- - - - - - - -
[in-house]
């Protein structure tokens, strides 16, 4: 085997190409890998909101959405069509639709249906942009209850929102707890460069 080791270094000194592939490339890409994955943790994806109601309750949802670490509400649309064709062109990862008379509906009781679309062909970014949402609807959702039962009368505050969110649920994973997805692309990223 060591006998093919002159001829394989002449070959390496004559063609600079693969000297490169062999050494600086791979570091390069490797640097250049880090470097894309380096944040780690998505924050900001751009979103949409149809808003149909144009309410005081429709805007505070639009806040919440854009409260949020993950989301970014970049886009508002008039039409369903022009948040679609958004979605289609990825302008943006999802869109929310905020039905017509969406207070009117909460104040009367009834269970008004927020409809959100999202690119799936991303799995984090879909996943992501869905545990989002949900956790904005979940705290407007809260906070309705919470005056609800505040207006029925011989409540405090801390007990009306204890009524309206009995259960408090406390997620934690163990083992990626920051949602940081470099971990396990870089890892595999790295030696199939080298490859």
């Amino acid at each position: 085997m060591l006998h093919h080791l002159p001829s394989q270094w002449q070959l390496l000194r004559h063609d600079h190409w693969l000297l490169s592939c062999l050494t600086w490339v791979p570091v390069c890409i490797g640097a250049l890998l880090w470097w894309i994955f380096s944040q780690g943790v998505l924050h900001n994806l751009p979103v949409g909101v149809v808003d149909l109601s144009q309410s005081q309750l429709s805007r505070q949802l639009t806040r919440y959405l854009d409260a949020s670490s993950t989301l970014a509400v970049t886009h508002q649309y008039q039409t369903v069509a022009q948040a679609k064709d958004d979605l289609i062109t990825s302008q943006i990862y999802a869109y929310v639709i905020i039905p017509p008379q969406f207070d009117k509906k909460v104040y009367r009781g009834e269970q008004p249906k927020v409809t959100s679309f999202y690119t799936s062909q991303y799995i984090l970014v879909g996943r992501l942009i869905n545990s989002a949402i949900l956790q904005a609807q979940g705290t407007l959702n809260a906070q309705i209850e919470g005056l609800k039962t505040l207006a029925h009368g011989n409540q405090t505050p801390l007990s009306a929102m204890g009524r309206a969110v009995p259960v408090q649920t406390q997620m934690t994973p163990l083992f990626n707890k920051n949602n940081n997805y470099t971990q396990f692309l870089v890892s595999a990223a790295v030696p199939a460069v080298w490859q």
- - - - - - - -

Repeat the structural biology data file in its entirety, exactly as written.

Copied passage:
[in-house]
């Protein structure tokens, strides 16, 4: 085997190409890998909101959405069509639709249906942009209850929102707890460069 080791270094000194592939490339890409994955943790994806109601309750949802670490509400649309064709062109990862008379509906009781679309062909970014949402609807959702039962009368505050969110649920994973997805692309990223 060591006998093919002159001829394989002449070959390496004559063609600079693969000297490169062999050494600086791979570091390069490797640097250049880090470097894309380096944040780690998505924050900001751009979103949409149809808003149909144009309410005081429709805007505070639009806040919440854009409260949020993950989301970014970049886009508002008039039409369903022009948040679609958004979605289609990825302008943006999802869109929310905020039905017509969406207070009117909460104040009367009834269970008004927020409809959100999202690119799936991303799995984090879909996943992501869905545990989002949900956790904005979940705290407007809260906070309705919470005056609800505040207006029925011989409540405090801390007990009306204890009524309206009995259960408090406390997620934690163990083992990626920051949602940081470099971990396990870089890892595999790295030696199939080298490859």
């Amino acid at each position: 085997m060591l006998h093919h080791l002159p001829s394989q270094w002449q070959l390496l000194r004559h063609d600079h190409w693969l000297l490169s592939c062999l050494t600086w490339v791979p570091v390069c890409i490797g640097a250049l890998l880090w470097w894309i994955f380096s944040q780690g943790v998505l924050h900001n994806l751009p979103v949409g909101v149809v808003d149909l109601s144009q309410s005081q309750l429709s805007r505070q949802l639009t806040r919440y959405l854009d409260a949020s670490s993950t989301l970014a509400v970049t886009h508002q649309y008039q039409t369903v069509a022009q948040a679609k064709d958004d979605l289609i062109t990825s302008q943006i990862y999802a869109y929310v639709i905020i039905p017509p008379q969406f207070d009117k509906k909460v104040y009367r009781g009834e269970q008004p249906k927020v409809t959100s679309f999202y690119t799936s062909q991303y799995i984090l970014v879909g996943r992501l942009i869905n545990s989002a949402i949900l956790q904005a609807q979940g705290t407007l959702n809260a906070q309705i209850e919470g005056l609800k039962t505040l207006a029925h009368g011989n409540q405090t505050p801390l007990s009306a929102m204890g009524r309206a969110v009995p259960v408090q649920t406390q997620m934690t994973p163990l083992f990626n707890k920051n949602n940081n997805y470099t971990q396990f692309l870089v890892s595999a990223a790295v030696p199939a460069v080298w490859q």